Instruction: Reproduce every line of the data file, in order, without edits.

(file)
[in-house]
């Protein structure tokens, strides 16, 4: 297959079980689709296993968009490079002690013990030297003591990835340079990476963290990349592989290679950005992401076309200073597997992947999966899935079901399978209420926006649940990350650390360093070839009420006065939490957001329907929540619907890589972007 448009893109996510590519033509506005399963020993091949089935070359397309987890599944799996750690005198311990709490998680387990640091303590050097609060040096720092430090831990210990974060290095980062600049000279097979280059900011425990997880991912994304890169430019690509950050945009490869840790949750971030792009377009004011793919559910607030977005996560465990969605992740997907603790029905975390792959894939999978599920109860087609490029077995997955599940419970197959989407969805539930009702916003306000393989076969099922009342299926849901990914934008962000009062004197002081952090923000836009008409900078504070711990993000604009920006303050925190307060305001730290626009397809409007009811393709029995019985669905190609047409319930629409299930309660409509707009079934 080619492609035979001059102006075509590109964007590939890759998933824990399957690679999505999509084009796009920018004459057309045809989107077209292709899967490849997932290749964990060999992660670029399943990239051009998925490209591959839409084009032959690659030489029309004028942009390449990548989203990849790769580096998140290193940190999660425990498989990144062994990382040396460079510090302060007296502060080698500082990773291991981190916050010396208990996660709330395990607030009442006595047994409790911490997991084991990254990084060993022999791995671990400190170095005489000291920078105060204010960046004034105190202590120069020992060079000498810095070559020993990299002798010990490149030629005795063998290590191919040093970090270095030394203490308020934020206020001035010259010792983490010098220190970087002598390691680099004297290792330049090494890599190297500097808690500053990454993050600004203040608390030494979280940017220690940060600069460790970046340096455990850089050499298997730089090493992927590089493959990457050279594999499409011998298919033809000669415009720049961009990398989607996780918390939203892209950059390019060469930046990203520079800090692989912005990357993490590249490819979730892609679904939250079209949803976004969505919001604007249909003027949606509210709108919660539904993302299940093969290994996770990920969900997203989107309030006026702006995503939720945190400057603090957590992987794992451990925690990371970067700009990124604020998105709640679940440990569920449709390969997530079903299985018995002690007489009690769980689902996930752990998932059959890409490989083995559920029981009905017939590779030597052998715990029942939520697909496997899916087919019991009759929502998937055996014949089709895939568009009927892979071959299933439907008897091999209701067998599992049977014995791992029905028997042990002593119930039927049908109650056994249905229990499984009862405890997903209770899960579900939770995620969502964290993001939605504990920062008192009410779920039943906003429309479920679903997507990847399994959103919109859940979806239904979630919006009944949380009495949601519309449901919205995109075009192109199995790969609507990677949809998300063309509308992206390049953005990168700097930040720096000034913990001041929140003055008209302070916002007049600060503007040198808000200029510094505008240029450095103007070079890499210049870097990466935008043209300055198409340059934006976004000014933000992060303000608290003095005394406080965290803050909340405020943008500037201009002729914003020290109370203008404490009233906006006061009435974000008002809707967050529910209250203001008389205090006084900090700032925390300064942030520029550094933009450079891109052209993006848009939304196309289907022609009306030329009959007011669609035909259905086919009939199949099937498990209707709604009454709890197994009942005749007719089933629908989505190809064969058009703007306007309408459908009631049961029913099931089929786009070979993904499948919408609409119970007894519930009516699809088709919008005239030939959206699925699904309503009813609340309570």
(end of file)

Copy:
[in-house]
């Protein structure tokens, strides 16, 4: 297959079980689709296993968009490079002690013990030297003591990835340079990476963290990349592989290679950005992401076309200073597997992947999966899935079901399978209420926006649940990350650390360093070839009420006065939490957001329907929540619907890589972007 448009893109996510590519033509506005399963020993091949089935070359397309987890599944799996750690005198311990709490998680387990640091303590050097609060040096720092430090831990210990974060290095980062600049000279097979280059900011425990997880991912994304890169430019690509950050945009490869840790949750971030792009377009004011793919559910607030977005996560465990969605992740997907603790029905975390792959894939999978599920109860087609490029077995997955599940419970197959989407969805539930009702916003306000393989076969099922009342299926849901990914934008962000009062004197002081952090923000836009008409900078504070711990993000604009920006303050925190307060305001730290626009397809409007009811393709029995019985669905190609047409319930629409299930309660409509707009079934 080619492609035979001059102006075509590109964007590939890759998933824990399957690679999505999509084009796009920018004459057309045809989107077209292709899967490849997932290749964990060999992660670029399943990239051009998925490209591959839409084009032959690659030489029309004028942009390449990548989203990849790769580096998140290193940190999660425990498989990144062994990382040396460079510090302060007296502060080698500082990773291991981190916050010396208990996660709330395990607030009442006595047994409790911490997991084991990254990084060993022999791995671990400190170095005489000291920078105060204010960046004034105190202590120069020992060079000498810095070559020993990299002798010990490149030629005795063998290590191919040093970090270095030394203490308020934020206020001035010259010792983490010098220190970087002598390691680099004297290792330049090494890599190297500097808690500053990454993050600004203040608390030494979280940017220690940060600069460790970046340096455990850089050499298997730089090493992927590089493959990457050279594999499409011998298919033809000669415009720049961009990398989607996780918390939203892209950059390019060469930046990203520079800090692989912005990357993490590249490819979730892609679904939250079209949803976004969505919001604007249909003027949606509210709108919660539904993302299940093969290994996770990920969900997203989107309030006026702006995503939720945190400057603090957590992987794992451990925690990371970067700009990124604020998105709640679940440990569920449709390969997530079903299985018995002690007489009690769980689902996930752990998932059959890409490989083995559920029981009905017939590779030597052998715990029942939520697909496997899916087919019991009759929502998937055996014949089709895939568009009927892979071959299933439907008897091999209701067998599992049977014995791992029905028997042990002593119930039927049908109650056994249905229990499984009862405890997903209770899960579900939770995620969502964290993001939605504990920062008192009410779920039943906003429309479920679903997507990847399994959103919109859940979806239904979630919006009944949380009495949601519309449901919205995109075009192109199995790969609507990677949809998300063309509308992206390049953005990168700097930040720096000034913990001041929140003055008209302070916002007049600060503007040198808000200029510094505008240029450095103007070079890499210049870097990466935008043209300055198409340059934006976004000014933000992060303000608290003095005394406080965290803050909340405020943008500037201009002729914003020290109370203008404490009233906006006061009435974000008002809707967050529910209250203001008389205090006084900090700032925390300064942030520029550094933009450079891109052209993006848009939304196309289907022609009306030329009959007011669609035909259905086919009939199949099937498990209707709604009454709890197994009942005749007719089933629908989505190809064969058009703007306007309408459908009631049961029913099931089929786009070979993904499948919408609409119970007894519930009516699809088709919008005239030939959206699925699904309503009813609340309570």